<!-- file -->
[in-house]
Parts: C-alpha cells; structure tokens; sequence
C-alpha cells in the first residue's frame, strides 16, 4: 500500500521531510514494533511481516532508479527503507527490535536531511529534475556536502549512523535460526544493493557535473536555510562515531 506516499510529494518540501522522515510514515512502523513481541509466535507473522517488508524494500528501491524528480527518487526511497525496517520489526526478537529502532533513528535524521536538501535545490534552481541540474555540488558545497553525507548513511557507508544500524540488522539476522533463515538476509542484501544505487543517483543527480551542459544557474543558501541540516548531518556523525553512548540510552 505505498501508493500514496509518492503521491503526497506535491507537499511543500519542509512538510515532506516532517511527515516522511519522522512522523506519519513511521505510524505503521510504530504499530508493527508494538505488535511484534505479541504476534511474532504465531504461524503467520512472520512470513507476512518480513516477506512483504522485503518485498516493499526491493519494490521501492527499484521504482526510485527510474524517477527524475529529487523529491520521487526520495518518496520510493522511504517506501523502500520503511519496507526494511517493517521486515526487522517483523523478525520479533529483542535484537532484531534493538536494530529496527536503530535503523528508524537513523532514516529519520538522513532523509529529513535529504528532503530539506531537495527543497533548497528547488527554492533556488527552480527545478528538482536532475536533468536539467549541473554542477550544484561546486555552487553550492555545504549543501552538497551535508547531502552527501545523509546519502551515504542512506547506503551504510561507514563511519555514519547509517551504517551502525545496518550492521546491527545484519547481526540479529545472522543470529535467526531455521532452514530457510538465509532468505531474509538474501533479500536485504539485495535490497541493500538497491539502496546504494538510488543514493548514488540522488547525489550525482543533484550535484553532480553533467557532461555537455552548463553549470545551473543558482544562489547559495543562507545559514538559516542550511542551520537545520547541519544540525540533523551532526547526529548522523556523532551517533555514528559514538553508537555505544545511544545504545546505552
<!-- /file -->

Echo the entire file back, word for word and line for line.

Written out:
[in-house]
Parts: C-alpha cells; structure tokens; sequence
C-alpha cells in the first residue's frame, strides 16, 4: 500500500521531510514494533511481516532508479527503507527490535536531511529534475556536502549512523535460526544493493557535473536555510562515531 506516499510529494518540501522522515510514515512502523513481541509466535507473522517488508524494500528501491524528480527518487526511497525496517520489526526478537529502532533513528535524521536538501535545490534552481541540474555540488558545497553525507548513511557507508544500524540488522539476522533463515538476509542484501544505487543517483543527480551542459544557474543558501541540516548531518556523525553512548540510552 505505498501508493500514496509518492503521491503526497506535491507537499511543500519542509512538510515532506516532517511527515516522511519522522512522523506519519513511521505510524505503521510504530504499530508493527508494538505488535511484534505479541504476534511474532504465531504461524503467520512472520512470513507476512518480513516477506512483504522485503518485498516493499526491493519494490521501492527499484521504482526510485527510474524517477527524475529529487523529491520521487526520495518518496520510493522511504517506501523502500520503511519496507526494511517493517521486515526487522517483523523478525520479533529483542535484537532484531534493538536494530529496527536503530535503523528508524537513523532514516529519520538522513532523509529529513535529504528532503530539506531537495527543497533548497528547488527554492533556488527552480527545478528538482536532475536533468536539467549541473554542477550544484561546486555552487553550492555545504549543501552538497551535508547531502552527501545523509546519502551515504542512506547506503551504510561507514563511519555514519547509517551504517551502525545496518550492521546491527545484519547481526540479529545472522543470529535467526531455521532452514530457510538465509532468505531474509538474501533479500536485504539485495535490497541493500538497491539502496546504494538510488543514493548514488540522488547525489550525482543533484550535484553532480553533467557532461555537455552548463553549470545551473543558482544562489547559495543562507545559514538559516542550511542551520537545520547541519544540525540533523551532526547526529548522523556523532551517533555514528559514538553508537555505544545511544545504545546505552